Frente a lo expuesto anteriormente solicitamos respetuosamente a la comunidad internacional que:
1.    Inste al Estado colombiano a brindar las garantías de no repetición y de una paz justa y sostenible en los territorios, garantizando los estándares internacionales de los derechos humanos, abordando las causas estructurales del conflicto, desmantelando las viejas y nuevas estructuras paramilitares de manera efectiva, respetando los derechos de la población civil.
2.    Solicite a la Fiscalía General de la Nación agilizar las investigaciones sobre las agresiones y asesinatos contra las personas defensoras de derechos humanos, del territorio y del medio ambiente, identificando los autores materiales e intelectuales. Asimismo, es importante instar al Estado colombiano a fortalecer el sistema de justicia y a brindar las garantías de acceso a la justicia en condiciones de igualdad para todas las víctimas.
3.    Reitere al Estado colombiano y a todas sus instituciones la necesidad de brindar reconocimiento político a la labor de defensa de derechos humanos y el diseño de una política de protección integral y efectiva para las personas defensoras, que aborde las causas que originan las agresiones y diseñe una política consensuada con las defensoras y los defensores de derechos humanos, donde se reflejen medidas de carácter colectivo, con enfoque diferencial, contexto rural, etc.
4.    Continúe respaldando política y financieramente a la sociedad civil colombiana en sus esfuerzos de construcción de paz y al mismo tiempo, inste al Estado colombiano a que asegure la participación de las comunidades campesinas, indígenas y afrodescendientes en la implementación de los acuerdos de La Habana en sus regiones.
5.     Apoye decididamente el establecimiento de la mesa de negociaciones en el proceso de paz con el Ejército Nacional de Liberación (ELN).
6.    Inste a las empresas de sus países con actividades en Colombia a desarrollar políticas de acción sin daño, donde se respeten el medio ambiente y los derechos de las comunidades.


Organizaciones firmantes:


Acción Permanente por la Paz Colombia  


 
                     
                     

             FOR Presente por la Paz   



Movimiento Sueco por la Reconciliación (SweFOR) 







            Peace Watch Switzerland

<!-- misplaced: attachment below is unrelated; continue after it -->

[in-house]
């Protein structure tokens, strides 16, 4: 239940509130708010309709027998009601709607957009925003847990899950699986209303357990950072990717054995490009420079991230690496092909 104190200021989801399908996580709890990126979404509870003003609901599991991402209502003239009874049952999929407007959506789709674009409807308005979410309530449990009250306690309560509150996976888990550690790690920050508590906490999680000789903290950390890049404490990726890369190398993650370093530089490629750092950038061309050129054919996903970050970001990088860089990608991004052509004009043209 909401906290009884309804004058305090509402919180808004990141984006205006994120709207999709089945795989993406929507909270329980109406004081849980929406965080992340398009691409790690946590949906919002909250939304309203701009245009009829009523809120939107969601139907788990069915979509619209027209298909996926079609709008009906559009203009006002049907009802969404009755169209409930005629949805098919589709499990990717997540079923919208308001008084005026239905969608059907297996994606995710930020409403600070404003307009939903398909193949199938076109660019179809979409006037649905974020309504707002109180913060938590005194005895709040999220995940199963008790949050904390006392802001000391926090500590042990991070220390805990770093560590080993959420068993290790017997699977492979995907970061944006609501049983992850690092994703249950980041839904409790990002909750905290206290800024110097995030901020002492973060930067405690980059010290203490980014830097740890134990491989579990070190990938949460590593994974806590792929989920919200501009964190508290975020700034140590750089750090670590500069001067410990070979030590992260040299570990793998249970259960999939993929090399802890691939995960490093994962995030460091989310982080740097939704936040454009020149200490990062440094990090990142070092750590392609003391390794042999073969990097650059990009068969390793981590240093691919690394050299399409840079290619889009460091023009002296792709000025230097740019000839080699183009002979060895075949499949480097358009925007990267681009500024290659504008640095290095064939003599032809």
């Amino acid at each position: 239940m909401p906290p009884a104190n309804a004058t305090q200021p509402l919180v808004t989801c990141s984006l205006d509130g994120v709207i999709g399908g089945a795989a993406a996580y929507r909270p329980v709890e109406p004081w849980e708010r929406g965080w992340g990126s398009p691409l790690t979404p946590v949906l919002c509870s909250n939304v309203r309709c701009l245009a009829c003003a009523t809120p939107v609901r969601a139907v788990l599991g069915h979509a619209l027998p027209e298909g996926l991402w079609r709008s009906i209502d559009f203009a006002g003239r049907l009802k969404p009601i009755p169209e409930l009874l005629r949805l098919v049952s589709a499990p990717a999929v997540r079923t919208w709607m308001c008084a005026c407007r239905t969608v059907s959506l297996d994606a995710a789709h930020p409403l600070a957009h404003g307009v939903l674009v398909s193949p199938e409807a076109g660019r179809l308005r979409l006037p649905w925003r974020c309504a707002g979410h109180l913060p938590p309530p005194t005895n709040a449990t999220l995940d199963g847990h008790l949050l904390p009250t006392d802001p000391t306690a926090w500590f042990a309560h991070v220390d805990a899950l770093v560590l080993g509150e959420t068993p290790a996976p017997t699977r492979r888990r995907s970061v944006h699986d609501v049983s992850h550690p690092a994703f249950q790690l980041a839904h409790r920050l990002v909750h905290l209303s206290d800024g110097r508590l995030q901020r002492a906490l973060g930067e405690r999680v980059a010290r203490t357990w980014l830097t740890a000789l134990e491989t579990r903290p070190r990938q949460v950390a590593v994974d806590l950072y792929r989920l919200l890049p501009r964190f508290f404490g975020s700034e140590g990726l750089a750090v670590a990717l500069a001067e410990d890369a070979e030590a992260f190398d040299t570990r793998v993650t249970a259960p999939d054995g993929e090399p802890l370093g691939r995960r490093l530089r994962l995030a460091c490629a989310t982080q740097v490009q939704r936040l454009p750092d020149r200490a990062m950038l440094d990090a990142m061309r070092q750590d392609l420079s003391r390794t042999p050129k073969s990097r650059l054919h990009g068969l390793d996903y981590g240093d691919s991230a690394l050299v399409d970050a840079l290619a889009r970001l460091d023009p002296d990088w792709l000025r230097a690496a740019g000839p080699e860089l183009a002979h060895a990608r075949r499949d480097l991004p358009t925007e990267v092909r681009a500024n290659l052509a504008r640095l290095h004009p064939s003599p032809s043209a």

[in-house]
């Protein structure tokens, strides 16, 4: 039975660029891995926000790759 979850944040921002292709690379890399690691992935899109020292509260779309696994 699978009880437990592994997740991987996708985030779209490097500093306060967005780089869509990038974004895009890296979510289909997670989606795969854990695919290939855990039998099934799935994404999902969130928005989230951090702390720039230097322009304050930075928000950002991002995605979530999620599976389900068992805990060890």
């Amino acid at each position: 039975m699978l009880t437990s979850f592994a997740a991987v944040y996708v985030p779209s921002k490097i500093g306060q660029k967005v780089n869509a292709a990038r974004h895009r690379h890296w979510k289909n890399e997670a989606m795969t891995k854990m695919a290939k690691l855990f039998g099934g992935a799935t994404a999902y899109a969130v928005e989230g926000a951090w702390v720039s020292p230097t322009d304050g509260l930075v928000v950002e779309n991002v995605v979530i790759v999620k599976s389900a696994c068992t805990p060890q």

Red de Hermandad y Solidaridad con Colombia
                               

Thursday, May 12, 2016

Strangers in Their Own Country: A Story of Resistance to Capital Expansion and Struggle for Identity

by Amy Cameron 
Photo Credit: FPDT blog http://atencofpdt.blogspot.mx/

"Prior to 2001, we lived in harmony and tranquility," Maria Trinidad Ramirez Velasquez (Trini) tells our Witness for Peace delegation in Mexico City, "each one of us has an identity that nobody wants to denounce."
On October 21, 2001, the community of farmers in San Salvador Atenco, Mexico woke up to a nightmare: they would have to fight their own government for their land and identity.
56,000 people faced displacement by an expropriation decree that claimed 133,000 acres of their land for a new international airport. Trini and her community say the Mexican government "tries to take your identity and make you a stranger in your own country."
President Vicente Fox declared that the plans to build the new international airport would require eighty percent of Atenco's communally owned property, land the community depends on for their livelihoods. Despite constitutional law that protects communal land ("ejidos") and requires consultation with the community for proposed changes, the people of Atenco were never consulted by the government. Furthermore, they were not offered any resettlement assistance or help finding jobs; instead they were offered around fifty-seven cents per square meter of land (Environmental Justice Atlas).